The Family First Party has called for the Labor Party’s proposed National Broadband Network (NBN) to be used in setting up free online university courses.
In a statement issued last week, Family First senator, Steve Fielding, said such a system would provide free tertiary education and degrees which could be completed according to a person’s individual schedule.
It would also be required to justify the NBN’s $43 billion maximum cost, Fielding said.
“University courses shouldn’t have to be done during set times if we can store and download lectures at breakneck speeds,” he said. “Being able to do university in the comfort of your own home and at your convenience would create enormous opportunities for mothers staying at home to look after their kids.”
“A free online university system would provide unprecedented access to higher education opportunities, putting Australia at the forefront of learning,” he said.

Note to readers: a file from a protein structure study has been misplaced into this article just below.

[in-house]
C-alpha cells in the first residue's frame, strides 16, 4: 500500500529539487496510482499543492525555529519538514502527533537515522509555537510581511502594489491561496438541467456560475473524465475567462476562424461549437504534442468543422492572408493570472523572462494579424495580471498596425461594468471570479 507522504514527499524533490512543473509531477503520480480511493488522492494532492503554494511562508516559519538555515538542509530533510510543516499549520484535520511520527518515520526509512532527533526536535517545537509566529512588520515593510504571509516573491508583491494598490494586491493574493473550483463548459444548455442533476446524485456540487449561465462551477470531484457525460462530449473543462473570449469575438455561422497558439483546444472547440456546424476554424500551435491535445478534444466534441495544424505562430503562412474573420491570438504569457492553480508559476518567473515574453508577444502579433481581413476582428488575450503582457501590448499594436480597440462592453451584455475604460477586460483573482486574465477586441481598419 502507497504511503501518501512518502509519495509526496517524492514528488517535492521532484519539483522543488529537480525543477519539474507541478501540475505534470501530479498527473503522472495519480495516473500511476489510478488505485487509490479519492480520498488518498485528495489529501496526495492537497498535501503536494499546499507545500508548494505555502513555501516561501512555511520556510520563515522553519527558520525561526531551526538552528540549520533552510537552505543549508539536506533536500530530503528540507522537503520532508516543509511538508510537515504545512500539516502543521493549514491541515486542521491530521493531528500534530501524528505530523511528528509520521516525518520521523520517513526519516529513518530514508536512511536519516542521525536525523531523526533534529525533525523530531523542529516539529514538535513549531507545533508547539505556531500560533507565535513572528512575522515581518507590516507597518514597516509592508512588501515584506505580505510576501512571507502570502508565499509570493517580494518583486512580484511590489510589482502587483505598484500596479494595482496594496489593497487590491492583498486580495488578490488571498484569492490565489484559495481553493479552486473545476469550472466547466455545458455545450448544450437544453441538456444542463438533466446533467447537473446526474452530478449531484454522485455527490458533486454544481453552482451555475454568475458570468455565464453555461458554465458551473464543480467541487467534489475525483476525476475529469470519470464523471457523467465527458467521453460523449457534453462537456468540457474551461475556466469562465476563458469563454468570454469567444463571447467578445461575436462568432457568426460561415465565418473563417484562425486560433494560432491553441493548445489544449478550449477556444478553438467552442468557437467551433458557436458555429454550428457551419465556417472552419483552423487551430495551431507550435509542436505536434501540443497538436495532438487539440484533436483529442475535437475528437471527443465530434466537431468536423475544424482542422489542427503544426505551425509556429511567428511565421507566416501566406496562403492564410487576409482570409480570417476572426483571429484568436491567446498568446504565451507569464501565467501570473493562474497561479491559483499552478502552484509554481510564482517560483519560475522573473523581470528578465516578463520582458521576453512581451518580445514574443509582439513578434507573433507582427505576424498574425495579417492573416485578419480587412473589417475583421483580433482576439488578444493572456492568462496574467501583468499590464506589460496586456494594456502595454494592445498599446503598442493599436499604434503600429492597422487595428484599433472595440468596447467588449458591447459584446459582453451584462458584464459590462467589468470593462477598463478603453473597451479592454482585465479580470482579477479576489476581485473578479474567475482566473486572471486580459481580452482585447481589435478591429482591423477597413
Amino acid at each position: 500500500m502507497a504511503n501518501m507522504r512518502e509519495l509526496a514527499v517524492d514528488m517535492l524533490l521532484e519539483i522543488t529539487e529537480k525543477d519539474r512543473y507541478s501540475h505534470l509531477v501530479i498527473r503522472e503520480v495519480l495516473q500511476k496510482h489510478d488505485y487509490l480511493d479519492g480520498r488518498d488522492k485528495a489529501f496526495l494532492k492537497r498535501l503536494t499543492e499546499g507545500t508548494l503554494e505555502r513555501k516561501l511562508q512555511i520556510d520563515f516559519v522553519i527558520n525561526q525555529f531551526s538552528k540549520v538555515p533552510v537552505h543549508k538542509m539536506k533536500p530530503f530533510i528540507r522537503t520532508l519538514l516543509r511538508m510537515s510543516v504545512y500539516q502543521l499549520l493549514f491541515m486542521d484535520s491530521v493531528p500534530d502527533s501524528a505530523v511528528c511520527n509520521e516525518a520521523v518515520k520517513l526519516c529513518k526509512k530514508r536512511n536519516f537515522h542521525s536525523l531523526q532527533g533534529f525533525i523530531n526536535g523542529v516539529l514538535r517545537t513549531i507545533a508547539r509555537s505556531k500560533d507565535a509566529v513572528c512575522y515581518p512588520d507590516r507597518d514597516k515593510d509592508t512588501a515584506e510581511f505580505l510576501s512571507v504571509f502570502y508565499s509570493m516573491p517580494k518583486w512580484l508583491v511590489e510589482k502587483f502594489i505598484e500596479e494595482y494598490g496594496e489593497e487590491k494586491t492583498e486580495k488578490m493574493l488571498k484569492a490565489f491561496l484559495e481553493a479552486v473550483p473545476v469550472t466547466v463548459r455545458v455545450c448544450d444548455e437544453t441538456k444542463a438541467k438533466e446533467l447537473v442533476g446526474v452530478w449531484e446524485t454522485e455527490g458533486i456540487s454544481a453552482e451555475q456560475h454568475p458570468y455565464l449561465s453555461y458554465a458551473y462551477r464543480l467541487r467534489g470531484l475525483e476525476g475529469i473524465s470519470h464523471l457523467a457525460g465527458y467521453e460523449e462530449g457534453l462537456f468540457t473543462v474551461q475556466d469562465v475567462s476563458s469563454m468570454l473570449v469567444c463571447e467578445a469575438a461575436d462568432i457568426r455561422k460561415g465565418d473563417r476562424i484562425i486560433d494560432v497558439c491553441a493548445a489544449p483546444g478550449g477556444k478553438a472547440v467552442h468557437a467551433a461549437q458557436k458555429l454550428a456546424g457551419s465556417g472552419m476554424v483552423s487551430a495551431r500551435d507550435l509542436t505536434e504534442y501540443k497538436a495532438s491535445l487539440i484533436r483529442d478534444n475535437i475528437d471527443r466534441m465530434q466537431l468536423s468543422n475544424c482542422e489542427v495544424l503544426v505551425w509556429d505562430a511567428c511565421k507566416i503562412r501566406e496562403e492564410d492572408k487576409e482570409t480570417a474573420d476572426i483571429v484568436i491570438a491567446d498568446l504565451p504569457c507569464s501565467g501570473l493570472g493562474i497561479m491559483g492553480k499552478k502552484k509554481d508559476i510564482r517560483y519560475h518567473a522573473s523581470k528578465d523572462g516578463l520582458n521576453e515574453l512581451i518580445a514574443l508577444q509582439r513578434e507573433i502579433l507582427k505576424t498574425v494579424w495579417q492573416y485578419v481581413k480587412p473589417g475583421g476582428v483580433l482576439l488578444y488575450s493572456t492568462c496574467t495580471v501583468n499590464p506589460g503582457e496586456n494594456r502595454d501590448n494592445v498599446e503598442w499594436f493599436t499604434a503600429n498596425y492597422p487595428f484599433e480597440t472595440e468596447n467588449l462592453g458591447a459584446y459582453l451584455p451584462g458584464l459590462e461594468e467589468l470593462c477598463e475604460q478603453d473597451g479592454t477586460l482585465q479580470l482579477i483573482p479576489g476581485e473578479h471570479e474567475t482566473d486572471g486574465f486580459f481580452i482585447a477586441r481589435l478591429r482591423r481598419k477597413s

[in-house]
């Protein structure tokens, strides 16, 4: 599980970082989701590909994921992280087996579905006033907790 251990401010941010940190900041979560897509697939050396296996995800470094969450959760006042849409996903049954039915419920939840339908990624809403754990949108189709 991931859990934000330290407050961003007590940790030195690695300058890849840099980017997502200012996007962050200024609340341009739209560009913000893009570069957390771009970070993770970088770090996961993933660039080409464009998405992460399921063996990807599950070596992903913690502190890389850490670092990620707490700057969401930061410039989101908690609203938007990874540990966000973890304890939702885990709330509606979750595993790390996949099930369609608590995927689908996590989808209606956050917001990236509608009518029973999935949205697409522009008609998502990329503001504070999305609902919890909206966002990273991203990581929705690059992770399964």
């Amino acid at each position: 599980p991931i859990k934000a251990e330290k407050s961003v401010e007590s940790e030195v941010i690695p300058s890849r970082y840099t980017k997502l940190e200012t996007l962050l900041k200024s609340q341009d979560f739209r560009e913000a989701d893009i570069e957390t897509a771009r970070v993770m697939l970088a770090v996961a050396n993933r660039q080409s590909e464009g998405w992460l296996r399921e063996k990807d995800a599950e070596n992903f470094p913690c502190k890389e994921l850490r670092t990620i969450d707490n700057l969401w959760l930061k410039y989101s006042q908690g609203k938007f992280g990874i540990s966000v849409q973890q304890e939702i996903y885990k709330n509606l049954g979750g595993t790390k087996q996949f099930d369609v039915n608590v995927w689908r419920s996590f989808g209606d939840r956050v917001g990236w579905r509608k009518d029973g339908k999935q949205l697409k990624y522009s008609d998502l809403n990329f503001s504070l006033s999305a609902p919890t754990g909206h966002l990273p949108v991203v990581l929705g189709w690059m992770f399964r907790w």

“There is no reason why we can’t offer free degrees and use the new NBN to do it.
However, the senator - who has continued to hold out on key technology bills from the Government - said he remained reluctant to support the NBN without a business case.
Communications minister, Stephen Conroy, has so far been unwilling to commission such a business case, saying it was too late given the current state of the network’s rollout.
Fielding’s concerns appear on the NBN appear to center around claims made by an industry consultant, Malcolm McKenzie, that the project’s $43 billion cost could still blow out or double. Rival consultant and telco analyst, Paul Budde, has refuted those claims as unrealistic.